The economy is slowing down


The economy is apparently slowing down and not accelerating. Here is a long list of indicators that suggest so.

The Index of Industrial Production growth slowed down to 4.6 per cent, y-o-y, in August 2018 after having clocked 6.9 and 6.5 per cent in the preceding two months. This fall in the growth rate of the IIP reflects a similar fall in the manufacturing sector and an absolute fall in the mining index. Performance of the capital goods segment that had lost momentum in July did not bounce back, thereby suggesting that the acceleration seen in early 2018 could not be consolidated.

RBI’s OBICUS showed a fall in capacity utilisation to 73.8 per cent in the quarter ended June 2018 compared to 74-75 per cent in the preceding two quarters. Plant load factor of thermal power plants is still just 61 per cent. The industrial outlook for production and capacity utilisation is tempered compared to the recent past. New orders received by companies in September 2018 scaled back to Rs.456 billion compared to the record Rs.824 billion in August.

The double-digit y-o-y growth in exports seen from May through August 2018 could not be sustained. Exports in September 2018 were 2.2 per cent lower than they were a year ago. The real stress on the exports front though is reflected exports of non-petroleum which were down 6.2 per cent.

Poor domestic demand is reflected in imports of non-petroleum and non-gold and silver products which grew by a mere 1.3 per cent in September 2018.

Growth in consumption of petroleum products was down to 0.9 per cent in August and 1.1 per cent in September from 5-12 per cent in the several months preceding these. Similarly, there are signs of a slowdown in the y-o-y growth of railway freight traffic – from a peak of 8.3 per cent in April to 3.7 per cent in September 2018.

Year-on-year growth in production of finished steel reverted to 2.1 per cent in September after rising to 6.7 per cent in August. The industry seems to be alternating between robust and weak growth every month since April this year.

Passenger car production was down 3.5 per cent in September 2018 over a fall of 3.2 per cent in the September 2017.

Rainfall in September 2018 turned out to be the worst of the season. It was 23.6 per cent below the long period average. June, July and August had seen deficiencies of 5.1, 5.8 and 7.6 per cent, respectively. As a result, the 2018 monsoon precipitation was 9.4 per cent below the long period average. India Meteorological Department declared that 239 of the 662 districts had large deficiency in rains. Kharif sowing is likely to have declined and we expect yields to suffer as well. To make matters worse, prices of kharif crops continue to remain low and so possibly, farmers could face a situation of low production and low prices.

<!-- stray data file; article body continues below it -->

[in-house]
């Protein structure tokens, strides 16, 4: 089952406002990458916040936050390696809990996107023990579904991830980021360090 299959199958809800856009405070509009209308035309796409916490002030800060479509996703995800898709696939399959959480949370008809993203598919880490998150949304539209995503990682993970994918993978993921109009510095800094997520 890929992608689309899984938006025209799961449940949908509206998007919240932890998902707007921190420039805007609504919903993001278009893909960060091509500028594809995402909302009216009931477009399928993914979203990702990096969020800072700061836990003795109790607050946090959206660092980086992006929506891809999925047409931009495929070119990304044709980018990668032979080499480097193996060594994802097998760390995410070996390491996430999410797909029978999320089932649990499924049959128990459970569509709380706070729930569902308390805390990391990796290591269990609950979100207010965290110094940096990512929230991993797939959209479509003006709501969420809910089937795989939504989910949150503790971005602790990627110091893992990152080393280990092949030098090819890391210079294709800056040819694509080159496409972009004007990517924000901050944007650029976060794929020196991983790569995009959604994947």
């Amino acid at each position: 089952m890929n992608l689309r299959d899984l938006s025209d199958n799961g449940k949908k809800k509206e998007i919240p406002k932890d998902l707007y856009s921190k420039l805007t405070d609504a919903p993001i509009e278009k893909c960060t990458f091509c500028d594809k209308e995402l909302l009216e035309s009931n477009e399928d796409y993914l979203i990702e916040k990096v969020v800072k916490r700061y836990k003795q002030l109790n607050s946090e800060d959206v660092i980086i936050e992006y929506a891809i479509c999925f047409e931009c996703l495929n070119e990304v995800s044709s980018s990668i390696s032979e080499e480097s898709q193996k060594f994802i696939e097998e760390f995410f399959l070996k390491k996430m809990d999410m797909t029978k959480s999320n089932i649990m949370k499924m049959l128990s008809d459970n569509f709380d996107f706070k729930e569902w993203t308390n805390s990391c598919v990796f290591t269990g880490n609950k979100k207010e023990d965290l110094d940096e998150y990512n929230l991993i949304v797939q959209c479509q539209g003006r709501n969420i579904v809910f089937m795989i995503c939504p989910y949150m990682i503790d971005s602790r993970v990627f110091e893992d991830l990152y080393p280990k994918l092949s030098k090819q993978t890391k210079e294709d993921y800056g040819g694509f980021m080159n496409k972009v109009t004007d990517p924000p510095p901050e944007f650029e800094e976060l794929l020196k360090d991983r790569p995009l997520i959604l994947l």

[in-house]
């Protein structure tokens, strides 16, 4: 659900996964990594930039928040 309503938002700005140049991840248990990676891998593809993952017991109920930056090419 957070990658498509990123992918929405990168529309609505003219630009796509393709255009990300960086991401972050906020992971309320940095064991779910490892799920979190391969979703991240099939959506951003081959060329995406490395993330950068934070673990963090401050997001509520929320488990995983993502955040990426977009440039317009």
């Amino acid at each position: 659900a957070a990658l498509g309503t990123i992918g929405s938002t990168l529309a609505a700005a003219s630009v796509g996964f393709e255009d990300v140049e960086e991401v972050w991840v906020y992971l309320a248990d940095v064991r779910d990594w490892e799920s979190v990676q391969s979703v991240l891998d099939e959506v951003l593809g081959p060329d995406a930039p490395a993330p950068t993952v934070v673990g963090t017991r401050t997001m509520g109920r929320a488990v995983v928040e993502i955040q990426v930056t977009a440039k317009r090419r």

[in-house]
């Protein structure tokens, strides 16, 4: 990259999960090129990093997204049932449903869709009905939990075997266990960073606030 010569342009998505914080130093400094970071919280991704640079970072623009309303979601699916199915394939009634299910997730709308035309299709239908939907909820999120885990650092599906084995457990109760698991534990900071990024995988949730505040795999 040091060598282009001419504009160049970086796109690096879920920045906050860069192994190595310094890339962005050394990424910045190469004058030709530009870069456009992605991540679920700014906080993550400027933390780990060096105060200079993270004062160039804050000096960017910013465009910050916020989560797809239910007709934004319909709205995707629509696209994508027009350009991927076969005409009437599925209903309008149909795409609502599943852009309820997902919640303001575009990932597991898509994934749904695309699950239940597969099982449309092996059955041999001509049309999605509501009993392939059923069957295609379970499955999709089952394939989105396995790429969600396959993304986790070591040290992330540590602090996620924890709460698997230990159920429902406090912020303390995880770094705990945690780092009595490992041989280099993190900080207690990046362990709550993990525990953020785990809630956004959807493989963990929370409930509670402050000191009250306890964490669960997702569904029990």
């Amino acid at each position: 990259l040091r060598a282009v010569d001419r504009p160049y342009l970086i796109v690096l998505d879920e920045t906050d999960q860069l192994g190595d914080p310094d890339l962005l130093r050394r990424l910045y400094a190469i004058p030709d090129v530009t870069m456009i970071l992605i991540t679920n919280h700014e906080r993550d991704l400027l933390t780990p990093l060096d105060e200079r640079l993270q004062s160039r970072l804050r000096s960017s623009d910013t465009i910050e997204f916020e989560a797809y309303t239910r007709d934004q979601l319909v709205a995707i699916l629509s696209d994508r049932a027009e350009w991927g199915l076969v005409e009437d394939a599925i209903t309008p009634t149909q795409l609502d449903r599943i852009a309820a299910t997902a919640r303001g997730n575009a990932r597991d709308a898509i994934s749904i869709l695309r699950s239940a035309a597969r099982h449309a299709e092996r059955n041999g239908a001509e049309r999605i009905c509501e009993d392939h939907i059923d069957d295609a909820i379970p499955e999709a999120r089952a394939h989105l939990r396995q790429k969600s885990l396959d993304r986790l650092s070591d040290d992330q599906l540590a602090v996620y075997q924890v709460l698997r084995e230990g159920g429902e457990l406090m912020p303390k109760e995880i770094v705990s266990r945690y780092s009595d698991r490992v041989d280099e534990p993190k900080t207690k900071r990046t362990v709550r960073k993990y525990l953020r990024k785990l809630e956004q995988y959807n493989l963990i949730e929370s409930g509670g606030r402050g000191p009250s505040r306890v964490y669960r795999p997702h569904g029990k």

Bank credit to industry in August 2018 was 2 per cent higher than the year-ago level. Growth is anemic but, at least positive after a long spell of contraction. Banks had seen robust growth in loans extended to NBFCs. In August, these were 44 per cent higher than a year ago. Post ILF&S, this is likely to decline. Commercial bank loans to NBFCs are more than the loans to micro, small and medium industries.

Stress related to NPAs and governance in banks spread to NBFCs in September and even led to redemption pressures in mutual funds. G-sec yields are high and the fiscal deficit is likely to overshoot its target substantially.

Net portfolio investments into India have been negative through most of 2018 save for some negligible positive inflows in March, July and August 2018. On a net basis, FIIs have pulled out USD 11 billion from equity and debt markets during April-September this year. And, another USD 3.6 billion were drawn out in the first two weeks of October.

Tourist arrivals in September 2018 were 0.12 per cent lower than they were a year ago although the rupee has been depreciating rapidly.

Besides, CMIE’s surveys show that new investments continue to remain muted and unemployment increased in September. In such circumstances it does not help that crude oil prices averaged USD 78 per barrel in September. At this level it is 43.4 per cent higher than a year ago and exerts substantial pressure on the current account balance, the fiscal balance and also inflation.


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